John Cullon & Sons [ 1830 (Approx.) - ]

  • Shoes 1875 - 1891 (Approx.)

“Mr. Cullen has just opened his new shop on Colborne Street” announced the Canadian Post in March 1875 [26 March 1875; 3]. Two years later, in October 1877, Cullen moved his store into the “hotel block” (beside the new Mansion House hotel) [CP 12 Oct 1877; 3]. D&B lists a John Cullen from July 1875 to 1878, although the store continued to operate into the 1880s. The 1881 Census records a 51 year-old John “Cullon”, an Irish-born, Presbyterian, shoemaker. Cullen had two sons who were also shoemakers, Thomas Cullen (born c. 1856) and James Cullen (born c. 1863). The newspapers often confused the three men and they may have operated out of the same shop. D&B lists Thomas M. Cullen in business from 1880 to 1884 while the Gazette refers to James or J.B. Cullen after 1884. These are John Cullon’s sons. James Cullen was burnt out in the great fire of 1884, but reopened in the “small building formerly used as an office by Dr. Lowe, who kindly gave it up to him” [FFG 3 May 1884; 8].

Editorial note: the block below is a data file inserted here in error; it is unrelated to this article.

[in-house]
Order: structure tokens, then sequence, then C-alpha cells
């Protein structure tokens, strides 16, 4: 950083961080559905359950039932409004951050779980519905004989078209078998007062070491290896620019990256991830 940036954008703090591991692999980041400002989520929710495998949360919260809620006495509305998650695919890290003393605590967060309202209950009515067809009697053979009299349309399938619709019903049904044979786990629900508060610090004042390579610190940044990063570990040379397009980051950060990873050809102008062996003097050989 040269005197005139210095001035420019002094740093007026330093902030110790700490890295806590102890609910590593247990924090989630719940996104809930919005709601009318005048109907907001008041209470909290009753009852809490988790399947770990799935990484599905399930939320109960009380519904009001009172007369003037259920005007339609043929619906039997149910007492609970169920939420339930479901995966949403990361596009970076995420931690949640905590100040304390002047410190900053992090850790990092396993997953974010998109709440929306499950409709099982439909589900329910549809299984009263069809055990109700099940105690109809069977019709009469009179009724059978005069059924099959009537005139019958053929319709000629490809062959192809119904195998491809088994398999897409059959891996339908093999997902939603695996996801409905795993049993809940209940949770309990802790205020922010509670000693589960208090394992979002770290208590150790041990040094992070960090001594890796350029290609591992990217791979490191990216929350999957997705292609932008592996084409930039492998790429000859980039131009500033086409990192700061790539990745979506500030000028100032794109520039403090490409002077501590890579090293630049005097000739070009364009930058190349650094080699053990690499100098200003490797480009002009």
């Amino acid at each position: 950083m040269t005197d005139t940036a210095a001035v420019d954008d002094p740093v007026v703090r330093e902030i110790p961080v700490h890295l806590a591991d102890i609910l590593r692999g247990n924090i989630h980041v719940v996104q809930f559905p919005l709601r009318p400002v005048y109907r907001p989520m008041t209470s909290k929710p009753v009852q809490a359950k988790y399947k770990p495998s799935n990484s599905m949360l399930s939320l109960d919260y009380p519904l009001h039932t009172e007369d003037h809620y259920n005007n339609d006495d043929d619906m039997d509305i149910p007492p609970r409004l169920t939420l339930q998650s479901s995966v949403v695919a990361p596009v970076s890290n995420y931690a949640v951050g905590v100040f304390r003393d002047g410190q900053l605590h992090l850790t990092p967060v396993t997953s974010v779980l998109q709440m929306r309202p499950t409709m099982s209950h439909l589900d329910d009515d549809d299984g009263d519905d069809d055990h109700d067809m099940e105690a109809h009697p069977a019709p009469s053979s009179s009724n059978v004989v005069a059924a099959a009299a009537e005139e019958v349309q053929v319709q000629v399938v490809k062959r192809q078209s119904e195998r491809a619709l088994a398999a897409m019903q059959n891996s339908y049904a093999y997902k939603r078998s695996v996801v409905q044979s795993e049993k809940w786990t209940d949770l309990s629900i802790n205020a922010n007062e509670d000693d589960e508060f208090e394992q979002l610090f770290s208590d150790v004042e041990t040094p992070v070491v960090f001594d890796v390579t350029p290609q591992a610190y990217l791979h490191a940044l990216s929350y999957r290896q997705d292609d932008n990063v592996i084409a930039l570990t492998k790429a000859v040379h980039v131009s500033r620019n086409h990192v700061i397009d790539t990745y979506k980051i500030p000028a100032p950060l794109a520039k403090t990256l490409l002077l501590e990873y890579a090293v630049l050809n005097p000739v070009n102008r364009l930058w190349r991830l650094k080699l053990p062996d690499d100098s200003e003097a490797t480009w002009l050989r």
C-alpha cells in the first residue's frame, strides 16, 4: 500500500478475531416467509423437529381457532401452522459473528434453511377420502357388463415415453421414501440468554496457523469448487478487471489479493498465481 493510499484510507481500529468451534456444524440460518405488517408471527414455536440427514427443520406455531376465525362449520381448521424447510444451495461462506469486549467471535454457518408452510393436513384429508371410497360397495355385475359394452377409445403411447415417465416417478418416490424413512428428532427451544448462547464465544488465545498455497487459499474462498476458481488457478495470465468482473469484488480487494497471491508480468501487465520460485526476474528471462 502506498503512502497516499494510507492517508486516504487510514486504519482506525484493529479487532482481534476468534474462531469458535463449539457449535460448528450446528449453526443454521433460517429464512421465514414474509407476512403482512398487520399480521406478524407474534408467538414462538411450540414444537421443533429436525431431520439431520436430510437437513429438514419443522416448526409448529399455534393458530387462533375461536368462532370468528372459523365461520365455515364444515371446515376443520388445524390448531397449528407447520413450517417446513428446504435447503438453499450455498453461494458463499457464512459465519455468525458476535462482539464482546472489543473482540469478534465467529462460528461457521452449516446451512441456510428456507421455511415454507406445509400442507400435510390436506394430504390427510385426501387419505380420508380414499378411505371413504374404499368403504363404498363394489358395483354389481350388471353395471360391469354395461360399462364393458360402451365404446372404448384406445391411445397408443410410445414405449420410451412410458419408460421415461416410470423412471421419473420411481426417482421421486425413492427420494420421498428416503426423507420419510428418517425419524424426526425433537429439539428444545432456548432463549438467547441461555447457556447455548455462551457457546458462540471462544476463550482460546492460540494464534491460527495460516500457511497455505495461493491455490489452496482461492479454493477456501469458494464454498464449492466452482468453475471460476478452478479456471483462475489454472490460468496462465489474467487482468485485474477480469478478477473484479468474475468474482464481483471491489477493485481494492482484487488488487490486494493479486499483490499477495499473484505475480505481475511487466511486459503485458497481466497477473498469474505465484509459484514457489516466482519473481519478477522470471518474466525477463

“Our popular boot and shoe maker Mr. J.B Cullon was united in marriage to Miss. M.L. Ellis” in November 1885 [CP 20 Nov 1885; 8]. Cullon’s business disappears from the directories after this happy event, but a James B. Cullon is listed as a shoemaker in the 1891 Census of the village. All trace of him vanishes thereafter.

243 Variant spelling: Cullen, Culler. The Gazette frequently used the spelling Cullen although the 1881 and 1891 Census uses Cullon. James B. is listed in the 1891 Census as a 28 year old Presbyterian shoemaker. This would make him 12 years old in 1875, so perhaps John ran the original store. A James B. Cullon appears in the Ontario Directory for 1886/87. 244 Cullen moved his shop a number of times; J. Cameron moved into the shop recently occupied by Mr. Cullon, opposite [the Gazette] office (FFG 12 May 1883)

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